In the late 1940s a young author by the name of Isaac Asimov began writing a series of stories and novels about robots. That young man would go on to become one of the most prolific writers of all time and one of the corner stones of the science fiction genre. As the modern idea of a computer was still being refined, this imaginative boy of nineteen looked deep into the future and saw bright possibilities; he envisioned a day when humanity would be served by a host of humanoid robots. But he knew that fear would be the greatest barrier to success and, consequently, implanted all of his fictional robots with the Three Laws of Robotics. Above all, these laws served to protect humans from almost any perceivable danger. Asimov believed that humans would put safeguards into any potentially dangerous tool and saw robots as just advanced tools.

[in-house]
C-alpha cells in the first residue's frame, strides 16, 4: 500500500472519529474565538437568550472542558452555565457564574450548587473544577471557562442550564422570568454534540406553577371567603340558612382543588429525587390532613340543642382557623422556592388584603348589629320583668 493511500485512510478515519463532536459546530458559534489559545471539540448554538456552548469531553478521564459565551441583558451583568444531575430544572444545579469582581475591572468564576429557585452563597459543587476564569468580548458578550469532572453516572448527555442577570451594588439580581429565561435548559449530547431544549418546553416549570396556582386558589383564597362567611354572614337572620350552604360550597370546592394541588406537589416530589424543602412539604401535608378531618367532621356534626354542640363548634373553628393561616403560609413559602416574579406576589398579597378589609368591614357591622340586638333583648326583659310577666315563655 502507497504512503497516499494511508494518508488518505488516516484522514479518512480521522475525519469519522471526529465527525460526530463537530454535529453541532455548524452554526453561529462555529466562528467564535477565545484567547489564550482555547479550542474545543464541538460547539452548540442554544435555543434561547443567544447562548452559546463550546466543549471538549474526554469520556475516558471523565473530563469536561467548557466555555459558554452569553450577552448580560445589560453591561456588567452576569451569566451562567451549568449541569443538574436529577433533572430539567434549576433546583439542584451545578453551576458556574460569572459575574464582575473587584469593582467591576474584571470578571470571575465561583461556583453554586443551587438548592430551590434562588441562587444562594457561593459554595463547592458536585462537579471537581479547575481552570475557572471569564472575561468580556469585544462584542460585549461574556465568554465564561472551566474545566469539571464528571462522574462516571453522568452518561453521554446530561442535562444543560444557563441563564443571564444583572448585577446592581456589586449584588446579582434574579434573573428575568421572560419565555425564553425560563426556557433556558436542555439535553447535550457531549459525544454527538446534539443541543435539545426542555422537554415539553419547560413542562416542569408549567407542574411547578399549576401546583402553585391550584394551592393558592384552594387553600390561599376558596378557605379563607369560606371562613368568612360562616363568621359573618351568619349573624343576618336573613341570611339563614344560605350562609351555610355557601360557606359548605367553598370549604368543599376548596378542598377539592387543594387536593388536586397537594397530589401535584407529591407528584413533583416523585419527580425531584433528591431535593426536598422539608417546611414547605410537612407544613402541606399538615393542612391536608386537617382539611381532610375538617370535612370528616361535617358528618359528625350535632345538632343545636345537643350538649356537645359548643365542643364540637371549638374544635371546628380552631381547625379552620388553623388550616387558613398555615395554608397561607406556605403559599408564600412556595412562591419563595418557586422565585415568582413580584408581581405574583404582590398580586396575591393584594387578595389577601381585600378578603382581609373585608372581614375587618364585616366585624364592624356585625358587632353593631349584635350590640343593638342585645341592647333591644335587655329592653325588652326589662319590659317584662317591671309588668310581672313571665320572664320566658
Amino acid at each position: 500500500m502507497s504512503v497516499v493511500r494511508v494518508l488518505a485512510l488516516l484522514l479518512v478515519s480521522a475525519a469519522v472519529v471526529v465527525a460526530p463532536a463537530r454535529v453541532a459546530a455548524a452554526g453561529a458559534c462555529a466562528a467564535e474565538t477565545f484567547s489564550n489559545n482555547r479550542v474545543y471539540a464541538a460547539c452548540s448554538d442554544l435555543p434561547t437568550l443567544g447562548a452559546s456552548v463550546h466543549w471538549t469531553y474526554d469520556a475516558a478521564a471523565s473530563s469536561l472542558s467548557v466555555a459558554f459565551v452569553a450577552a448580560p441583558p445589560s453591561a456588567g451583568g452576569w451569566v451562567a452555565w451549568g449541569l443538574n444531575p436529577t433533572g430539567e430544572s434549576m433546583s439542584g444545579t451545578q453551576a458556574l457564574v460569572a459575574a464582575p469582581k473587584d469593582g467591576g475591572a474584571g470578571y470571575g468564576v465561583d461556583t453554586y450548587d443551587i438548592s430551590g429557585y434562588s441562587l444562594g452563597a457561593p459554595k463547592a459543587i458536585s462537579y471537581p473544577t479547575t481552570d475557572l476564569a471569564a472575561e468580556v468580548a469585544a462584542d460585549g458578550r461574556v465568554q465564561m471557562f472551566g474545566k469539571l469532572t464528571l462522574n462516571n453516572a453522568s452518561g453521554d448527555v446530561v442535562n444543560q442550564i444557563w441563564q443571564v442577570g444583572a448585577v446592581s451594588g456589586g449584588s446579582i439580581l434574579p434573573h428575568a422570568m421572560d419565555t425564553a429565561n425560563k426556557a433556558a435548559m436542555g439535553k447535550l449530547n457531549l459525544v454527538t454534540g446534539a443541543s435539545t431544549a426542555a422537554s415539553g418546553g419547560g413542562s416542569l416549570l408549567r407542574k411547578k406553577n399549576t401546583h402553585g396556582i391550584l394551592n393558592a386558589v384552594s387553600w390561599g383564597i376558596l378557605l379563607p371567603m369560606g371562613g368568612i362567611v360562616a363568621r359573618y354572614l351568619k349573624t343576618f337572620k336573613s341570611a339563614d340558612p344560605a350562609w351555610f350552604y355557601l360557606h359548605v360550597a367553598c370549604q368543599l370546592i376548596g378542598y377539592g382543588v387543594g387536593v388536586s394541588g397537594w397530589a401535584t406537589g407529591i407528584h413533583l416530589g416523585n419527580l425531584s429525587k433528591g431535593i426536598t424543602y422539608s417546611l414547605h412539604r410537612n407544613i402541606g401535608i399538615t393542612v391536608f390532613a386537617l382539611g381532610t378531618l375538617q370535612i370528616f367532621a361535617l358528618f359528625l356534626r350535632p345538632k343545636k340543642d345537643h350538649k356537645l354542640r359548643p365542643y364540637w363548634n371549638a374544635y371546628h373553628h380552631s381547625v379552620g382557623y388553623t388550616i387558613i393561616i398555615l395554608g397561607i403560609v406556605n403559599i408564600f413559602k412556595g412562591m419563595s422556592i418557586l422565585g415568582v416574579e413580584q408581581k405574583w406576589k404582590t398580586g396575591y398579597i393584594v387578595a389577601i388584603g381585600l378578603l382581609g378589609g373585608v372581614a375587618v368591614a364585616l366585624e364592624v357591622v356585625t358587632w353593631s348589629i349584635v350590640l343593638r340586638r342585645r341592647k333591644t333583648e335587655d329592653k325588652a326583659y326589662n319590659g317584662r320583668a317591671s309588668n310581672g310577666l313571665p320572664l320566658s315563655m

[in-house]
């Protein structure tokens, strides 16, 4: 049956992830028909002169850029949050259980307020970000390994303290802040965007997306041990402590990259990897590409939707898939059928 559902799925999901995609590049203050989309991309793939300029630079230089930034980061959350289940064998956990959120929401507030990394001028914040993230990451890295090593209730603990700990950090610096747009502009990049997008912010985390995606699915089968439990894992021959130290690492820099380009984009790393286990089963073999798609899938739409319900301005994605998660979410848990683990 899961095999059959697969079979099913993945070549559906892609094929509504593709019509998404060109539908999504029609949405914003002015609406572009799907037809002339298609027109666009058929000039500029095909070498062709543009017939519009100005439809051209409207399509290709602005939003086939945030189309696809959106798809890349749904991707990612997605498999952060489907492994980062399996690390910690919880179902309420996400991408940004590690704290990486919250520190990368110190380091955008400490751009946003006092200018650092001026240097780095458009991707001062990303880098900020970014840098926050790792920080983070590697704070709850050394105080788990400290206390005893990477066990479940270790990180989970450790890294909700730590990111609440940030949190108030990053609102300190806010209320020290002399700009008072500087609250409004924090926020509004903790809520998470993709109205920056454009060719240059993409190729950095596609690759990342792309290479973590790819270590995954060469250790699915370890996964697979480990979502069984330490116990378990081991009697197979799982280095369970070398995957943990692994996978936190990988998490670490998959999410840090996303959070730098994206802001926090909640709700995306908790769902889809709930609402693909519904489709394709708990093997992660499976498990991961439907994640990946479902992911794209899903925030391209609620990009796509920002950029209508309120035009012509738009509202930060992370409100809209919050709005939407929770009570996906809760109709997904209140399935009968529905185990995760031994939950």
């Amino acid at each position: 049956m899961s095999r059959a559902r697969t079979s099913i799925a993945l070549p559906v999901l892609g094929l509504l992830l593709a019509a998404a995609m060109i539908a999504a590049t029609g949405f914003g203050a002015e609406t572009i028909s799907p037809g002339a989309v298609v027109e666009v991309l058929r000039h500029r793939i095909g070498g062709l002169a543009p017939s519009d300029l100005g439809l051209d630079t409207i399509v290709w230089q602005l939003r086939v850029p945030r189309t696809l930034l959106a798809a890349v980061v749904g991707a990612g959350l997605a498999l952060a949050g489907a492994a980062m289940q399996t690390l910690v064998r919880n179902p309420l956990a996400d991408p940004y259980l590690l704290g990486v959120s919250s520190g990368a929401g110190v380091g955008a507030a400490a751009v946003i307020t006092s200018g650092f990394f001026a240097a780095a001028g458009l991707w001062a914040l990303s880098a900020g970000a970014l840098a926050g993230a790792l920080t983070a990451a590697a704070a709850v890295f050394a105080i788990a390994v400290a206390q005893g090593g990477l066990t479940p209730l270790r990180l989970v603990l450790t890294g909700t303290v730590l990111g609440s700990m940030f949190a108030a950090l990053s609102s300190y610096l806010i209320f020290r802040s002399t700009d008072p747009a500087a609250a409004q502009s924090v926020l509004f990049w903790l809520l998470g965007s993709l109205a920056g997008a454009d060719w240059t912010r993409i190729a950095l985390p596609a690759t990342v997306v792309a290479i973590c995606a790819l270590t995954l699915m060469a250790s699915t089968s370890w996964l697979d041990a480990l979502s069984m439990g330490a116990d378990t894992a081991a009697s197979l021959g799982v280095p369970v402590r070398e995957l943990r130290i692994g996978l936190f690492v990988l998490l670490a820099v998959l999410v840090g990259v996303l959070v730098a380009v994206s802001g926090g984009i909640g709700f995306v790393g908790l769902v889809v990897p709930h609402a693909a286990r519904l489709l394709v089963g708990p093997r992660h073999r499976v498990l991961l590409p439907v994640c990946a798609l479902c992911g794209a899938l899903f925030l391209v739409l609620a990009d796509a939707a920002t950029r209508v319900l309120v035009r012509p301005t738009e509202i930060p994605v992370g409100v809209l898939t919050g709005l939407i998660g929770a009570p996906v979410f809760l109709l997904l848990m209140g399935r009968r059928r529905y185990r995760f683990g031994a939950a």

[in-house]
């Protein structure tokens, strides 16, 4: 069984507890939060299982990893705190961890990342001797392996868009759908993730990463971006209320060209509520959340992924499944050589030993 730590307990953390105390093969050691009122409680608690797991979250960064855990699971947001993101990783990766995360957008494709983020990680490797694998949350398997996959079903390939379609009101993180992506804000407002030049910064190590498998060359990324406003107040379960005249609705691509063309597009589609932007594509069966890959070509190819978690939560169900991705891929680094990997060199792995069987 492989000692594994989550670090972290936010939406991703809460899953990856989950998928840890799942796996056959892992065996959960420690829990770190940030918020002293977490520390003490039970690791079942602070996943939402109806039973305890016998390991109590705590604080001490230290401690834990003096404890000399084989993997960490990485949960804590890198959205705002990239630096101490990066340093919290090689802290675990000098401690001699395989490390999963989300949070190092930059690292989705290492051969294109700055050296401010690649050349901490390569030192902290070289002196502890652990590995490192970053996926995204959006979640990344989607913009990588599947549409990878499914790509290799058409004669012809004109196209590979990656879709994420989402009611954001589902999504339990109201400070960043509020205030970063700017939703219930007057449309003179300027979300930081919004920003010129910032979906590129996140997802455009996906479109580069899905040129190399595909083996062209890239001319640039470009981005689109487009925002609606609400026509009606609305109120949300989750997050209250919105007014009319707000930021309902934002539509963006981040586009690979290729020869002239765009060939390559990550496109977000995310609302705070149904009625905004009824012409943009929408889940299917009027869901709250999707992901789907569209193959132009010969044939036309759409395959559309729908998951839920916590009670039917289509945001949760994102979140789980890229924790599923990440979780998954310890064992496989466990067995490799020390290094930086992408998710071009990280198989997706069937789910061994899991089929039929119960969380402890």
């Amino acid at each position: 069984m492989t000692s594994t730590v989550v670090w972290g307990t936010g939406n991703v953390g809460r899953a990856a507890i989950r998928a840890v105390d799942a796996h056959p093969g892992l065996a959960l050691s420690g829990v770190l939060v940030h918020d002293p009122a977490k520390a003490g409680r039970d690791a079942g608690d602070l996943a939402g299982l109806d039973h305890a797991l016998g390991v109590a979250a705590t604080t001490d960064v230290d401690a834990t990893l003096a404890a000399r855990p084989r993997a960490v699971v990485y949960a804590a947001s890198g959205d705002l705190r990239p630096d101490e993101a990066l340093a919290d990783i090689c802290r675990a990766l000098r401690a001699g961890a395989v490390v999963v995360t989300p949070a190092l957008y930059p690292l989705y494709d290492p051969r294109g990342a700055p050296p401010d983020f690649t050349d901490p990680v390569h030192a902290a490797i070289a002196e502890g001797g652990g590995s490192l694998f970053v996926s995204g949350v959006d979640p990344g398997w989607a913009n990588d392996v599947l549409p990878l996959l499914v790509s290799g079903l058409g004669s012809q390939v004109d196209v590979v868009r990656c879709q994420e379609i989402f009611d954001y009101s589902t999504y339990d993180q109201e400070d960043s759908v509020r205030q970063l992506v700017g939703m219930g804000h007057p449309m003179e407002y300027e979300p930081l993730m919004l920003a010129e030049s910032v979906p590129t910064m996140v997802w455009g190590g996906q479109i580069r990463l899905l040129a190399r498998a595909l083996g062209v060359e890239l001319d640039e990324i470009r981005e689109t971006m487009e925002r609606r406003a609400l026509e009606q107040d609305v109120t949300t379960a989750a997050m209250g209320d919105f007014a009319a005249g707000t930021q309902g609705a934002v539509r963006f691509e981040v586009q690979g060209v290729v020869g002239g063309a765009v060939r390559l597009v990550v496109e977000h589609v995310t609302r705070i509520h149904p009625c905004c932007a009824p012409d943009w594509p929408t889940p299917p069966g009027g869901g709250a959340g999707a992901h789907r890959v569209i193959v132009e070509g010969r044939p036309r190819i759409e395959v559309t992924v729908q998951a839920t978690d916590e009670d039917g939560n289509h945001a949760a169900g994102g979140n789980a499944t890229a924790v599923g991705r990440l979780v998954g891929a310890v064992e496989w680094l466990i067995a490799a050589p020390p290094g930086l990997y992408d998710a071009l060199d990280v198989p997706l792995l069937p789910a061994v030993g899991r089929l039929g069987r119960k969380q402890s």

Copyright 2007, Association for the Advancement of Artificial Intelligence (www.aaai.org). All rights reserved.